Gen. Nikolai Chervov, a Soviet military arms control specialist, says the Soviets will be presenting new proposals during the summit. Kampelman says the US is prepared to study any proposal carefully, and US experts throughout the government are ready to provide quick analysis and reaction.

Meanwhile, tomorrow afternoon, Reagan and Gorbachev will sign the agreement banning US and Soviet intermediate-range nuclear missiles (INF). The agreement contains some of the most extensive verification provisions ever, including on-site inspections on both US and Soviet territory. Some conservatives, however, have expressed concerns that it does not go far enough. Both the President and the Soviet leader will probably use the summit to plug for ratification of the treaty in the US Senate.

US Secretary of State George Shultz and Soviet Foreign Minister Eduard Shevardnadze will be present for some of the meetings between Reagan and Gorbachev, but will also likely have separate meetings, in addition to supervising the working groups.

When Gorbachev is not involved in the formal summit sessions, he will be meeting with US senators and congressmen, businessmen, and a wide variety of other public figures. In addition, he will hold a press conference at the end of the summit that will doubtless be telecast worldwide.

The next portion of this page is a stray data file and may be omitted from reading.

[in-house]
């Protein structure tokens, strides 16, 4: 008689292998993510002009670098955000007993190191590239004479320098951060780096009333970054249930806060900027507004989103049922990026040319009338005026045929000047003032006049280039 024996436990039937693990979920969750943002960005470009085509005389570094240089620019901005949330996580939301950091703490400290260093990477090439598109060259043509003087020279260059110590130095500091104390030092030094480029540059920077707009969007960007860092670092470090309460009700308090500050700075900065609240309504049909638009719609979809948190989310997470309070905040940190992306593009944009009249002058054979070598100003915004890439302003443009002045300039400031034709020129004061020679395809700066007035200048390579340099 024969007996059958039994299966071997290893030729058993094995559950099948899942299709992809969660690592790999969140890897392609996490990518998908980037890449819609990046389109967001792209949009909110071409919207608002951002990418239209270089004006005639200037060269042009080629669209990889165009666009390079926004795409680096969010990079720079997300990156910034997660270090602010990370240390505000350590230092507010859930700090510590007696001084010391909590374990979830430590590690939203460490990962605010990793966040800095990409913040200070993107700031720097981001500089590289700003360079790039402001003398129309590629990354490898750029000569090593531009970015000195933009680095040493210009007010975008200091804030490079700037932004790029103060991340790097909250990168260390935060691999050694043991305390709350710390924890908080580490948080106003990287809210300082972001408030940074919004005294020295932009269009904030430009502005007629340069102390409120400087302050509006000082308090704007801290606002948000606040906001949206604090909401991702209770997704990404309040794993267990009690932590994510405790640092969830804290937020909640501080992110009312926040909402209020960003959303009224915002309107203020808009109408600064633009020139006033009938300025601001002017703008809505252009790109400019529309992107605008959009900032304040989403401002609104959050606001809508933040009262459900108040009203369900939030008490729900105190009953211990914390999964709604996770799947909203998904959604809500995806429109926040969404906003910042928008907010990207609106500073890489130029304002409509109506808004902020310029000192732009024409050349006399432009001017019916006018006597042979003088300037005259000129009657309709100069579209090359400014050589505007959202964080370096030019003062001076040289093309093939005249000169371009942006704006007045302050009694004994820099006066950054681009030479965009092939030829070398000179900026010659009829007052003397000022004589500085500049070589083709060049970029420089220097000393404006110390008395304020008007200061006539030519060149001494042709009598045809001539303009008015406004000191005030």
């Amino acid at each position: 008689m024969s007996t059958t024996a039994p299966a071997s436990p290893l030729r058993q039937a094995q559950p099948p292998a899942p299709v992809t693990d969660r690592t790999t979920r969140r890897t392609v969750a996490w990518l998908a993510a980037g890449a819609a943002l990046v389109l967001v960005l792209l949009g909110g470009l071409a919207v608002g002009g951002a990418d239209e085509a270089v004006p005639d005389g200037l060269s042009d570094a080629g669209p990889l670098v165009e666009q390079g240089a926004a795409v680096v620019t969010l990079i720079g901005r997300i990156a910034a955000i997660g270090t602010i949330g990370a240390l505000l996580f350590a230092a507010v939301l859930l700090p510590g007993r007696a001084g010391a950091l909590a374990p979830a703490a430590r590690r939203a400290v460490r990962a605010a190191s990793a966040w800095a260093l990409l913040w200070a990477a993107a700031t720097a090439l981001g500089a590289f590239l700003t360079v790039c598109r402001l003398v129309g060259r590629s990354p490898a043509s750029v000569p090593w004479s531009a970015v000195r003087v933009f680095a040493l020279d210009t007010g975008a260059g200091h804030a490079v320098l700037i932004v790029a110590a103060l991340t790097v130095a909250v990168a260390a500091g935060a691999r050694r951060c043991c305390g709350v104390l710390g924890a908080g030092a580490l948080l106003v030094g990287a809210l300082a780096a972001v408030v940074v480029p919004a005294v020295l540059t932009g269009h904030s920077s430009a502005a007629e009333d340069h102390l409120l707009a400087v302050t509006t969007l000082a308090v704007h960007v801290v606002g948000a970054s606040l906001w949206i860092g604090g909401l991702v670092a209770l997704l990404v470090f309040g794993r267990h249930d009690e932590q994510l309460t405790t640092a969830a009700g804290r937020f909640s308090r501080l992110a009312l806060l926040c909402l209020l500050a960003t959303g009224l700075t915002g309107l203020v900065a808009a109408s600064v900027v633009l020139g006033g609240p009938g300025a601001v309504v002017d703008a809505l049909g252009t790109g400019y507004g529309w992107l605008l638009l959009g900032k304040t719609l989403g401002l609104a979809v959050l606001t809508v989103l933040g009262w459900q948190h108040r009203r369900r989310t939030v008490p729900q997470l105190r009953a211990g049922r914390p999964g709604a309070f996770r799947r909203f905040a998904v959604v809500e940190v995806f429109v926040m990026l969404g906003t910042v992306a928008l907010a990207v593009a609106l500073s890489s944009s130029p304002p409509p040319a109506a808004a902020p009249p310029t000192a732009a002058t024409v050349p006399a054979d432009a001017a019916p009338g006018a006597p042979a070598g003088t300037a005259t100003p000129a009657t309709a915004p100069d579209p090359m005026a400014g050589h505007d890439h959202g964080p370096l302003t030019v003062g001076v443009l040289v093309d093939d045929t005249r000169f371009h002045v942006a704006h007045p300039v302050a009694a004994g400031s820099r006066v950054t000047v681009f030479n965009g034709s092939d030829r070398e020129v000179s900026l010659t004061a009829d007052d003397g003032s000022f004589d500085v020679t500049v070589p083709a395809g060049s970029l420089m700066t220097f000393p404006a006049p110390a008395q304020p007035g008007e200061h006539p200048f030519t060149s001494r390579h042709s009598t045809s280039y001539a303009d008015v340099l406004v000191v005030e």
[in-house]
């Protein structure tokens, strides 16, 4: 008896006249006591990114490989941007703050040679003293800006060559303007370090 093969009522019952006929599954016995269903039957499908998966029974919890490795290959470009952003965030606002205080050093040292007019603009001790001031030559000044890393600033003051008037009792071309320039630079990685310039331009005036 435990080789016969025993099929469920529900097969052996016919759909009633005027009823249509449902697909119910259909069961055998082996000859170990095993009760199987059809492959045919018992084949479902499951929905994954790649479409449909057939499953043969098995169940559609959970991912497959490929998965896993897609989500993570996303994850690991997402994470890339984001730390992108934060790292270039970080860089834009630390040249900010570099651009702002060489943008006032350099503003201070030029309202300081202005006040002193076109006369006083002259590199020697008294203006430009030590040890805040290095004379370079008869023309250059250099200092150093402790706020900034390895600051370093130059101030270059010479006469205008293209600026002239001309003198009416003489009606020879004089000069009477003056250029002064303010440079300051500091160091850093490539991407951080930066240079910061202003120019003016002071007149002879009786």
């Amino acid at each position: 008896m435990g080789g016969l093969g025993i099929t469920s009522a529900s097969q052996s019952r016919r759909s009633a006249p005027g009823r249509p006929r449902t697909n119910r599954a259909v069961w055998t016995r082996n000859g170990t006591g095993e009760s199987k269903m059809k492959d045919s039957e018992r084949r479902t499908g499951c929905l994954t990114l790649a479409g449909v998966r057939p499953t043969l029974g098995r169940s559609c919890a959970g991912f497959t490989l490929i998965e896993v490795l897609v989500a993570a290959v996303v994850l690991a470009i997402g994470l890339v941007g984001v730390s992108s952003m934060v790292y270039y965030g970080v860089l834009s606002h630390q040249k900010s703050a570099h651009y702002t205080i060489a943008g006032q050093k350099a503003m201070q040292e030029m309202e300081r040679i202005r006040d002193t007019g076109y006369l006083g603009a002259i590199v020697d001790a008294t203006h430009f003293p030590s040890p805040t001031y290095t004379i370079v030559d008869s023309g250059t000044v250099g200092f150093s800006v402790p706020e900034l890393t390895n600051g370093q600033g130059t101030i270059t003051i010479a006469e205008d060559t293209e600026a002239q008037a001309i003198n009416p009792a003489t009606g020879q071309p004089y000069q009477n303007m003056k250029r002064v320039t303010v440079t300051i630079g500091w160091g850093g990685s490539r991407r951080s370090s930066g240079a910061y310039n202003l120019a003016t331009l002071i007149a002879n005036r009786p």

In fact, the summit, will be a test of the public relations skills of the two leaders. Both governments have already held rounds of briefings, press conferences, and meetings with reporters to get their viewpoints across.

Tomorrow afternoon, Reagan and Gorbachev will broadcast messages to the US and Soviet public from the White House state dining room.

In the evening, there will be a state dinner in Gorbachev's honor, and Wednesday evening Gorbachev and his wife, Raisa, will play host to the President and Mrs. Reagan at the Soviet Embassy, just blocks from the White House.

Against this glittery backdrop, the substantive work of the summit will be taking place in conference rooms in and around the White House.

Arms control. Marshal Akhromeyev and Mr. Nitze will be exploring the thorny questions of how to achieve reductions in strategic nuclear arms. There is already a draft agreement that US and Soviet negotiators will be bringing with them from Geneva.

Among the more difficult issues: whether reductions in long-range nuclear weapons can take place at the same time the US presses ahead with plans for a space-based missile defense system, known as the Strategic Defense Initiative.